“On behalf of a grateful nation, may you find this new place of rest to be the home of honor you rightfully deserve.”
With those words, Brig. Gen. Joseph M. Martin, commanding general of the Army National Training Center and Fort Irwin, Calif., brought to a conclusion the unlikely saga of a Congressional Medal of Honor recipient who was lost to history for almost a century.
Martin was the featured speaker, July 9, 2015, at a burial and honors ceremony at Miramar National Cemetery for Army Sgt. Charles Schroeter. A Union cavalry veteran of the Civil War, Schroeter was awarded the nation’s highest honor for gallantry in an 1869 battle against Apaches during the Indian Wars. During 30 years of service, he also enlisted for five years in the Marine Corps.
“It’s hard to imagine a more difficult time to serve our country than when Sergeant Schroeter served,” Martin told those gathered to pay their respects. “It was a time when troops rode for miles on horseback or marched on foot…a world where disease and the environment were just as deadly, or more so, than the enemy….”
Schroeter was a German immigrant who had no family in the United States, and never married. Following his death in 1921 in San Diego, his remains were cremated at Greenwood Memorial Park. Never claimed, they were stored for 94 years with many others in an unmarked crypt.
“Today, we bring Sergeant Schroeter to a distinguished place of rest, a place he properly deserves,” Martin said. “By the time he passed, he had ventured across hostile country multiple times, as a Soldier, a Marine, a battle-scarred veteran, a loyal friend, and as an adopted American. From birth to death, he lived a life of duty in order to honor his country.”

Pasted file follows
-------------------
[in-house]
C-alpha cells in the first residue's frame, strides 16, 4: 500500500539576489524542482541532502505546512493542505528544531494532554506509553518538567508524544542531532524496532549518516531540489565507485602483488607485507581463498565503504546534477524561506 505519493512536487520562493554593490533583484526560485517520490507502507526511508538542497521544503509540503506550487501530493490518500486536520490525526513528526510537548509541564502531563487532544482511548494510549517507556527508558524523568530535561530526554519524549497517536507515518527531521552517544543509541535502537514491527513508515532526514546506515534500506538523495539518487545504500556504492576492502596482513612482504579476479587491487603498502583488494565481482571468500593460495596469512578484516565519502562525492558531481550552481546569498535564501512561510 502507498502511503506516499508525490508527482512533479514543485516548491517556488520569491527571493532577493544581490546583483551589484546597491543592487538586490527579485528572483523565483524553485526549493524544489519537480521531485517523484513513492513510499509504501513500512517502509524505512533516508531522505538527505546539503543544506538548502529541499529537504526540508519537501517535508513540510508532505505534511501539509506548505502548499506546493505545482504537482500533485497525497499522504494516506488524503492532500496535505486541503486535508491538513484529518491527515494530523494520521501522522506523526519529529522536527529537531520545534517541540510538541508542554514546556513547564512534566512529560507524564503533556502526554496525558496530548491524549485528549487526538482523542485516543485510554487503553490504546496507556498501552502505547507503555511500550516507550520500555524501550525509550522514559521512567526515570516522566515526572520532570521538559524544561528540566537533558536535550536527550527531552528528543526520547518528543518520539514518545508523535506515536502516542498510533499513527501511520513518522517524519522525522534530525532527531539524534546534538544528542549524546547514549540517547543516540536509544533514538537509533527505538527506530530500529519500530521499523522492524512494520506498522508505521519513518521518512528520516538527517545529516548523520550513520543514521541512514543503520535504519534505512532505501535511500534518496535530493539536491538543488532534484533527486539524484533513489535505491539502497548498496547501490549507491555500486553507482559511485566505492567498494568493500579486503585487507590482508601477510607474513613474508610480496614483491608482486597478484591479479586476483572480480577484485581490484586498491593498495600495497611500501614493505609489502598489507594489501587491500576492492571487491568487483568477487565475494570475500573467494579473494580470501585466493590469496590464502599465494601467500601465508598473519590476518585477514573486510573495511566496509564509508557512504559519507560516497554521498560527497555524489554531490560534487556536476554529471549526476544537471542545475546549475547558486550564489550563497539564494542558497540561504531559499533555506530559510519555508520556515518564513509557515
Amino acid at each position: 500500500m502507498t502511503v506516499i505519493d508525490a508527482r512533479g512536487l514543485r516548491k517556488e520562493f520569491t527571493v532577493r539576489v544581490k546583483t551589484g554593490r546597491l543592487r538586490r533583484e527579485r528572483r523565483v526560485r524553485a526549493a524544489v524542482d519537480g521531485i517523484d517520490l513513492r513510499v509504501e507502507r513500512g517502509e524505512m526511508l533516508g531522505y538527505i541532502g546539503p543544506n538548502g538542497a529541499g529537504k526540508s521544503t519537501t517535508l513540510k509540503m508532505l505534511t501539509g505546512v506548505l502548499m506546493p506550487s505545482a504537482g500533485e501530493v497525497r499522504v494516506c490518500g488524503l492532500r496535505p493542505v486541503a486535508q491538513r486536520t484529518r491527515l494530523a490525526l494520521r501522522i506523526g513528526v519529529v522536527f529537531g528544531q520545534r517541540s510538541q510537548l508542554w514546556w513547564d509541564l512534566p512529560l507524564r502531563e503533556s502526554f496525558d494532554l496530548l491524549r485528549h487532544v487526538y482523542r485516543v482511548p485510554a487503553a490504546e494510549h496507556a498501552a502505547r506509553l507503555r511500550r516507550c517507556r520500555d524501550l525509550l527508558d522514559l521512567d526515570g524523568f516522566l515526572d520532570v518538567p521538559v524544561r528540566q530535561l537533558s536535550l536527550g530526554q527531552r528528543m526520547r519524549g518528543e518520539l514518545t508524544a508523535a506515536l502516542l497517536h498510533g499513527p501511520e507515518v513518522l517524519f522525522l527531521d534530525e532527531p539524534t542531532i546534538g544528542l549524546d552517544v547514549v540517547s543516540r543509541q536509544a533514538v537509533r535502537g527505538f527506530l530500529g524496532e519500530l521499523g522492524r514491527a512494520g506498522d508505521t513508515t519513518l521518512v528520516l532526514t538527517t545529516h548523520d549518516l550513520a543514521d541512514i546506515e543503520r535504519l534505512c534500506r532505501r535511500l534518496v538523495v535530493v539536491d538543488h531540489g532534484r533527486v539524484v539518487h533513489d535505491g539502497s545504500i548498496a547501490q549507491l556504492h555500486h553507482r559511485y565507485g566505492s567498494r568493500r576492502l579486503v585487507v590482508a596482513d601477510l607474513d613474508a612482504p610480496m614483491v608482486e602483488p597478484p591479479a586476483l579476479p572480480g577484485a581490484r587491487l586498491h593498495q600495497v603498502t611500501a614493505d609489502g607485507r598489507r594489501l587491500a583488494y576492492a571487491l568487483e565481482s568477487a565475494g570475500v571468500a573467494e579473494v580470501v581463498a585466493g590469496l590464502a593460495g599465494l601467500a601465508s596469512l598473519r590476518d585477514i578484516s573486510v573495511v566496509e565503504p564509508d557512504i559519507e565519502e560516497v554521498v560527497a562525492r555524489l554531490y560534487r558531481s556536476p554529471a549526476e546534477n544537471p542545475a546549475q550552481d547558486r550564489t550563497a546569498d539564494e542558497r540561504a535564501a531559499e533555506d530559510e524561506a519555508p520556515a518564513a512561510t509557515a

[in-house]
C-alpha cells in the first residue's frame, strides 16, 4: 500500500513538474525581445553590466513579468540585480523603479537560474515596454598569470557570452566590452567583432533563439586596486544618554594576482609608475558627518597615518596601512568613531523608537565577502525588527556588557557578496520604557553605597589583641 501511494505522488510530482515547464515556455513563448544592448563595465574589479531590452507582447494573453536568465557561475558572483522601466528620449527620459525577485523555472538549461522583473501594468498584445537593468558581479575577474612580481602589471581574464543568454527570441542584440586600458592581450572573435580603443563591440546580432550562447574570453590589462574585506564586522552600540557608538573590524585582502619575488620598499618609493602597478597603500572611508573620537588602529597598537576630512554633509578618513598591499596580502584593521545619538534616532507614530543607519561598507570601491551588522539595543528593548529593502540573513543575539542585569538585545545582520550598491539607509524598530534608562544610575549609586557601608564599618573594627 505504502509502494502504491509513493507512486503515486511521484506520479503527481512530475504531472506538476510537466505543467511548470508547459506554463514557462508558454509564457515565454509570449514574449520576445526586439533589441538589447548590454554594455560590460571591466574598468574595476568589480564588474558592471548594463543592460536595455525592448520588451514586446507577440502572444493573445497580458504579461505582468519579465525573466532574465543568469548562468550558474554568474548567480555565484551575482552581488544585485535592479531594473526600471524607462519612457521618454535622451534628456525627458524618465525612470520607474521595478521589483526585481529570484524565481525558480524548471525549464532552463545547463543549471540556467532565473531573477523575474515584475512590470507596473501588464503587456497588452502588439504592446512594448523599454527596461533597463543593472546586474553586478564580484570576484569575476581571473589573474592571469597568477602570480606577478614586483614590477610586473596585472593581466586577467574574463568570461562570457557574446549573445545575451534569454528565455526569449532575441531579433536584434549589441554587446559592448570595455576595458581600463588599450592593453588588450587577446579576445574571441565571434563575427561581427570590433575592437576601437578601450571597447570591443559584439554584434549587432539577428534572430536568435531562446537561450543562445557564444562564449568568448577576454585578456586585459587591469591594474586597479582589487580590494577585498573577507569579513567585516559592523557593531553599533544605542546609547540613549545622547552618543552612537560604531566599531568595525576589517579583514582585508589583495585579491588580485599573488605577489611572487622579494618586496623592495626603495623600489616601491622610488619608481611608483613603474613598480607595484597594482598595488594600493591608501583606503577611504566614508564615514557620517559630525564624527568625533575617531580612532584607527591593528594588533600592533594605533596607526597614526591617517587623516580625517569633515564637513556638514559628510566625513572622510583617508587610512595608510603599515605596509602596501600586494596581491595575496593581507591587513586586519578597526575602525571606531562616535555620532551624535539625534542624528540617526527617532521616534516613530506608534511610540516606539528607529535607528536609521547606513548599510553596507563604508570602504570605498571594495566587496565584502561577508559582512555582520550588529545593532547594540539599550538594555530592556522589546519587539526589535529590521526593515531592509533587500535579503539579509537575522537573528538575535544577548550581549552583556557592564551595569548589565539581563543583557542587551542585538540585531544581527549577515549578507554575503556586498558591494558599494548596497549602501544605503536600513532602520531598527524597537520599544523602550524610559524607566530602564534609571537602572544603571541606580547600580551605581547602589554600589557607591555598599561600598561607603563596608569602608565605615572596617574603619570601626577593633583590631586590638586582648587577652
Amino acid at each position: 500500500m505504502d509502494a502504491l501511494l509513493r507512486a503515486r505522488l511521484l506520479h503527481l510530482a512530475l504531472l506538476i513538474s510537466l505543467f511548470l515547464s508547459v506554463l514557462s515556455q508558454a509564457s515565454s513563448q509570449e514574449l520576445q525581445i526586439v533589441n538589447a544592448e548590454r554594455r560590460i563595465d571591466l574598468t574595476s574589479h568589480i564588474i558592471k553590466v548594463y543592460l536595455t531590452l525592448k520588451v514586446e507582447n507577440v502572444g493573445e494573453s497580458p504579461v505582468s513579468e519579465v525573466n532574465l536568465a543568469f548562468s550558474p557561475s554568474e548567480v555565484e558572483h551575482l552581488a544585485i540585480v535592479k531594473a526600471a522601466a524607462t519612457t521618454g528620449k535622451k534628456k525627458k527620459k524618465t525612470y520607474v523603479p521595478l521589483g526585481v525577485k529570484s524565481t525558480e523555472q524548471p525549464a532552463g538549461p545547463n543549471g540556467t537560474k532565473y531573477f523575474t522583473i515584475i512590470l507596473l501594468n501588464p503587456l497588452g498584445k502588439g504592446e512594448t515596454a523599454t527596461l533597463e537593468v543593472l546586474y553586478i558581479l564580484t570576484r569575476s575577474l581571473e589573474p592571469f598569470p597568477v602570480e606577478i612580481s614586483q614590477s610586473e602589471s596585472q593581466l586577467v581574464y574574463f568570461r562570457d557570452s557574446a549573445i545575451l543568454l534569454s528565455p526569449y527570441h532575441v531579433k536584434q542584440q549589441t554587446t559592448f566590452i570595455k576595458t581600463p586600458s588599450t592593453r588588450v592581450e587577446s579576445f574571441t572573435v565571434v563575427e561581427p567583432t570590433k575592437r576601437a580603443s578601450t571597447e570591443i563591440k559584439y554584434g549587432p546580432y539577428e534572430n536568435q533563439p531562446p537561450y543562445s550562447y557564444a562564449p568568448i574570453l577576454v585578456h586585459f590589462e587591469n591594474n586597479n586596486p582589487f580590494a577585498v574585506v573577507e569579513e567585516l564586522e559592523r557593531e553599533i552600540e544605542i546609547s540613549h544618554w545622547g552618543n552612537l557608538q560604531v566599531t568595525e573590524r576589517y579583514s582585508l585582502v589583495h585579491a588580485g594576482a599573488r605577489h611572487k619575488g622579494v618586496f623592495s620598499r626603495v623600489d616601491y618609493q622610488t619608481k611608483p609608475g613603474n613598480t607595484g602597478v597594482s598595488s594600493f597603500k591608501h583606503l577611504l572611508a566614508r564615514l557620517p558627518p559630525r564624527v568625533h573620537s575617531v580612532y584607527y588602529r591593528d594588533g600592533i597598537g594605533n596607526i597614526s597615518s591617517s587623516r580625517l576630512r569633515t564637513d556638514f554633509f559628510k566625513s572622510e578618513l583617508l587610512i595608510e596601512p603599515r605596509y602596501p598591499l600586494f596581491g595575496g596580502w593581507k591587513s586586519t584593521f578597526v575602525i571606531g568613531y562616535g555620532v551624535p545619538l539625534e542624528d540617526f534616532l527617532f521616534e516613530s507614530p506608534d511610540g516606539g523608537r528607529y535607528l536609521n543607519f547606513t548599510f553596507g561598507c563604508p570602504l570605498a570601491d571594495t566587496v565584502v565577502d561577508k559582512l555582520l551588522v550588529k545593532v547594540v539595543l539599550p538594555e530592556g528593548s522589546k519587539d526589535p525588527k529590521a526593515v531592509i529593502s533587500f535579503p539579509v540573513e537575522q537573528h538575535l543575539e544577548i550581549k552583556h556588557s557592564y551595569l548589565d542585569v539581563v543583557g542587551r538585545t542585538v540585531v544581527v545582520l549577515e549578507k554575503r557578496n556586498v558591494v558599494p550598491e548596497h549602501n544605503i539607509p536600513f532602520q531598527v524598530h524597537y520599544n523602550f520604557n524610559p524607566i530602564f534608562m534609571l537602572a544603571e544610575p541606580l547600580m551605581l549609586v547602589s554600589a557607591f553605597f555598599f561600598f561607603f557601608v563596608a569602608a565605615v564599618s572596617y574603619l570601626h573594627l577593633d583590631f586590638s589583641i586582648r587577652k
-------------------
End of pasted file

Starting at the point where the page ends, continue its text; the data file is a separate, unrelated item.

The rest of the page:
At the conclusion of the ceremony, Sgt. Schroeter’s remains were buried in the cemetery’s Section 3, Grave 1052. A white, marble headstone inscribed with a gold Medal of Honor emblem marks the gravesite.
Some 400 veterans, active duty military, and members of the public attended the ceremony, along with Medal of Honor recipients Marine Col. Jay Vargas and Army Specialist 4 John Baca, both Vietnam War veterans. Troopers from the 11th Armored Cavalry served as Schroeter’s color guard, honor guard, and rifle squad.
Lt. Col. Felix Perez, commanding officer of the 8th Cavalry at Ft. Hood, Tex., led the funeral cortege, followed by the 40th Infantry Division band and the Final Honor horse-drawn hearse bearing Schroeter’s remains. Also participating were state officers of the Masonic Lodge, the Patriot Guard Riders, and U.S. 2nd Cavalry historic re-enactors.
The ceremony was sponsored by the Miramar National Cemetery Support Foundation. During his welcoming remarks, President and CEO Dennis A. Schoville said his organization “had an obligation to ensure that Sergeant Schroeter was accorded a proper, and honorable burial, among his comrades-in-arms here at Miramar National Cemetery.” He noted that Schroeter is the first Medal of Honor recipient to be buried at the cemetery.
For a member of the military, said Cemetery Director Douglas Ledbetter, “there is no higher recognition than to be awarded the Medal of Honor. For a national cemetery, there is no greater distinction than to be selected as the final resting place of a Medal of Honor recipient. Of the 3,500 recipients, only 400 are buried in VA cemeteries.”
By Bill Heard
Public Information Officer
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